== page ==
When his majesty saw them, he was enraged against them, like his father, Montu, lord of Thebes. He seized the adornments of battle, and arrayed himself in his coat of mail […] His majesty was like Sutekh, the great in strength, smiting and slaying among them; his majesty hurled them headlong, one upon another into the water of the Orontes.”

The Battle of Kadesh against the Hittites. The shown scene is from the second court of the Ramesseum, the Egyptian mortuary temple of Pharaoh Ramesses II, dating to Dynasty 19.

In this particular detail we can observe Hittite troops reaching out to their defeated comrades, who are drowning in the river Orontes.

Quoted at the start of the post is part of the Egyptian account of the Battle of Kadesh, translated by James Henry Breasted (Ancient Records of Egypt: Historical Documents. Chicago: 1906, III:136-147).

Photos taken by kairoinfo4u.

Pharaoh-Branded Amulet Found at Ancient Copper Mine in Jordan


While exploring ancient copper factories in southern Jordan, a team of archaeologists picked up an Egyptian amulet that bears the name of the powerful pharaoh Sheshonq I.

The tiny artifact could attest to the fabled military campaign that Sheshonq I waged in the region nearly 3,000 years ago, researchers say.

The scarab (called that because it’s shaped like a scarab beetle) was found at the copper-producing site of Khirbat Hamra Ifdan in the Faynan district, some 31 miles (50 kilometers) south of the Dead Sea. Read more.

A copy of a portrait placed upon the bandages of a mummy found at the British Museum. The portrait was painted on a thin plate of cedar-wood and at the time of its publication in 1834, presented the earliest known image of an Egyptian.

from ‘A History of Egyptian Mummies’ by Thomas Pettigrew, 1834

Royal Institution Rare Book Collection

Some say the Afar people are descendants of the Egyptian pharaohs. They share some similarities in the way the men wear their hair and shawls draped loosely over their shoulders, words of their language, and use of symbols reminiscent of hieroglyphics to mark their camels.

Face Inlay of the Pharaoh Akhenaten

Egypt, New Kingdom, Amarna Period, Dynasty XVIII, about 1353-1336 BC
Cast, then cold-worked to refine the sculptural quality of the portrait and to create cavities for additional inlays for the eye and eyebrow
Overall H: 4.2 cm, Th: 0.6 cm, Gift of the Ennion Society
Collection of The Corning Museum of Glass, Corning, NY (^^2012.1.2^^)


The Egyptian Book of the Faiyum, 1st century BC-2nd century AD.

The Book of the Faiyum is the modern name of a text that describes the Faiyum oasis as the mythical center of prosperity and ritual. The text was compiled during the Greco-Roman period, perhaps in the temple of the crocodile god Sobek in Shedet, but it may be based on precedents from earlier periods. The most famous copy of this text, known as the Boulaq/Hood/Amherst papyrus, consists of two papyrus scrolls with hieroglyphic text and illustrations. Portions of this papyrus are now in the Walters Art Museum (Baltimore), the Morgan Library & Museum (New York), and the Egyptian Museum (Cairo). Besides this and other hieroglyphic versions, there are also hieratic and Demotic copies on papyrus and an unillustrated hieroglyphic version inscribed on the walls of the Sobek temple in Kom Ombo (Upper Egypt).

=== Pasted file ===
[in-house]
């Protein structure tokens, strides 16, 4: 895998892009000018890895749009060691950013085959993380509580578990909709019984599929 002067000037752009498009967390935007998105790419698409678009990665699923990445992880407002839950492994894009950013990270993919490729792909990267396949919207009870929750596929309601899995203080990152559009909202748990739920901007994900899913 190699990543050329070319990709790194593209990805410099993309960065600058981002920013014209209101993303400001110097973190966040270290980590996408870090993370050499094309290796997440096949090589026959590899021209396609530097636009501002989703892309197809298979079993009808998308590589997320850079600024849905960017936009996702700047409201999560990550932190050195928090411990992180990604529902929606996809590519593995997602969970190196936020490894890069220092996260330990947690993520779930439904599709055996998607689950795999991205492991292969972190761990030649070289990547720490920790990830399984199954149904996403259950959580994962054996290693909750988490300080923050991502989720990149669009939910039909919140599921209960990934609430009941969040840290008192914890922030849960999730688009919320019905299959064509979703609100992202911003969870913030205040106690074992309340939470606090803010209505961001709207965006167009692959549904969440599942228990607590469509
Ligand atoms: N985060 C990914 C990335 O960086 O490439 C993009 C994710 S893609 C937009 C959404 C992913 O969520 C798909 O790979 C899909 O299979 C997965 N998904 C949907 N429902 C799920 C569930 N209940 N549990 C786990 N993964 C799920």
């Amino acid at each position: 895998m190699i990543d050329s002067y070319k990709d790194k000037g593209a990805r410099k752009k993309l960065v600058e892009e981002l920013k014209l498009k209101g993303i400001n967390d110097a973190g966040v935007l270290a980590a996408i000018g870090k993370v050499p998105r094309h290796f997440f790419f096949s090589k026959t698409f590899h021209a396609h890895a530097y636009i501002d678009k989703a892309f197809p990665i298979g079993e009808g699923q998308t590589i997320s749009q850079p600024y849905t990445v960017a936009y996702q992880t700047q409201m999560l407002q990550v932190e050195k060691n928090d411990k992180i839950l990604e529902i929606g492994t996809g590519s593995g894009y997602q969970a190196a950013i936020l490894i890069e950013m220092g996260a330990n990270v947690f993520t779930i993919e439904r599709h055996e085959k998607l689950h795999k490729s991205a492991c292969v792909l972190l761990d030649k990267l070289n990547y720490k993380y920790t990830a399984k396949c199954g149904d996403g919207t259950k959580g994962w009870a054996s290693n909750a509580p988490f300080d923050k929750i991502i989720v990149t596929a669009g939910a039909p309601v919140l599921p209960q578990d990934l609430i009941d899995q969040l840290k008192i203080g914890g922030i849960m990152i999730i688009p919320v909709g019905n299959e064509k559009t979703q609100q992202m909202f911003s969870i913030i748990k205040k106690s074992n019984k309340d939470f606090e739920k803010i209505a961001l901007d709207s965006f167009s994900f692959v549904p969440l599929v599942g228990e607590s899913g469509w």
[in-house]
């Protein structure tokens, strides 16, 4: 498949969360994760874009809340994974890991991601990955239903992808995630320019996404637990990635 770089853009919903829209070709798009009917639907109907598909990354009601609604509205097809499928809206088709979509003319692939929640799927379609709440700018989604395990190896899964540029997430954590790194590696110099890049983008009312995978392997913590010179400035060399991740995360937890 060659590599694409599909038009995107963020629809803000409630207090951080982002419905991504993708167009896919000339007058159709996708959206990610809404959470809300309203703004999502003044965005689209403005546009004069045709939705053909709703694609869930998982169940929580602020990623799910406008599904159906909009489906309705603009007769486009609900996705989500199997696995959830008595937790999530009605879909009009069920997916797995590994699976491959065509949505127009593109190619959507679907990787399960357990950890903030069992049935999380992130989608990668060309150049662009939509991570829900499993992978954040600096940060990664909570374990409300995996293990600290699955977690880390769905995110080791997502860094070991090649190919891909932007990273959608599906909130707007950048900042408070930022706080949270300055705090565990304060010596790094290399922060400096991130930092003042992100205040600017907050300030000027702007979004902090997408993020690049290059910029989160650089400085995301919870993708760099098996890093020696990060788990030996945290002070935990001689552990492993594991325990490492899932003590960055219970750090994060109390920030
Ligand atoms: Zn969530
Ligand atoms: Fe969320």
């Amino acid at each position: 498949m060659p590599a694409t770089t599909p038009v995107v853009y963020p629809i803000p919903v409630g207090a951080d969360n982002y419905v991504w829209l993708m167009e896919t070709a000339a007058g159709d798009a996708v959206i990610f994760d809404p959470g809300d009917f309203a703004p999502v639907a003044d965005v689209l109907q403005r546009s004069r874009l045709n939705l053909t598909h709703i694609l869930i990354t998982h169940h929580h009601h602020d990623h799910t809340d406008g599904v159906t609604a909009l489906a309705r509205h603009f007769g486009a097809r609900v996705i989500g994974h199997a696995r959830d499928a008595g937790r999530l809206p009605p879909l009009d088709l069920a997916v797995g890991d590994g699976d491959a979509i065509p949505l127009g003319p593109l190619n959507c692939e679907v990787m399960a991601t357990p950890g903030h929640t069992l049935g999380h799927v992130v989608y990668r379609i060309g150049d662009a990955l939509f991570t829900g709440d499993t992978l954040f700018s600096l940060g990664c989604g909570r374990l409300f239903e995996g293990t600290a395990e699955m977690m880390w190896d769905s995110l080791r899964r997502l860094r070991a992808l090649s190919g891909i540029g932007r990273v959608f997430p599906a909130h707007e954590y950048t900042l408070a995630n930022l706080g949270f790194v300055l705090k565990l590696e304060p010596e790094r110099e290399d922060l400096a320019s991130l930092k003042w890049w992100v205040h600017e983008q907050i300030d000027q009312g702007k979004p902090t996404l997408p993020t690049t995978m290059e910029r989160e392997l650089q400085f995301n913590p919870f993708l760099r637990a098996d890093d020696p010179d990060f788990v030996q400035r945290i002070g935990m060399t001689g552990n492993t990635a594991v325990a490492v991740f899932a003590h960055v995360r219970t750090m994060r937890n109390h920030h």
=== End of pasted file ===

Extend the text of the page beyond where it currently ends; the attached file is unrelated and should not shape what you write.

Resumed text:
The focal point of the Walters Art Museum’s section of the book of the Faiyum is a long oval representing the Faiyum lake itself. Inside the lake, images of mythological figures including the crocodile god Sobek-Re, Osiris, and the solar child allude to stories of the creation of the world as well as the nightly regeneration of the sun god. Around the lake, forty-two deities are depicted, each representing an important cult site in Egypt. In this way, the book functions as a map of a ceremonial landscape centered in the Faiyum. (Walters)

Courtesy of & currently located at the Walters Art Museum, Balitmore, USA. Via their online collectionsW.738.



Hatshepsut was one of the most powerful women in the ancient world. She was the fifth pharaoh of the Eighteenth Dynasty of Ancient Egypt and she ruled longer than any other woman in Egyptian history. Hatshepsut was married to her sickly half brother, Thutmose II, and the two of them began to co-rule after the death of their father, Thutmose I, in 1492 BC In 1479 BC, Thutmose II died and Hatshepsut continued to rule by herself until her own death in 1458 BC. It is believed by many Egyptologists and historians that Hatshepsut was one of Ancient Egypt’s most successful monarchs. She commissioned many building projects and reestablished trade networks that had been disrupted by the Hyksos invaders of the Second Intermediate Period. Hatshepsut also led a large-scale expedition to the Land of Punt, a wealthy and sophisticated country to the south of Egypt. Hatshepsut is also believed to have led successful military campaigns in Nubia, the Levant, and Syria during her reign.

Faience handle of a lion biting a Nubian 

There is also gold and bone in the handle. It is 3cm high, 4,3cm long and 3cm wide ( 1 3/16 x  1 11/16 x 1 3/16 inch.) 

Egyptian, New Kingdom, 19th dynasty, Ramesside Period, reign of Ramses II, 1279 - 1213 BC. 

Source: Metropolitan Museum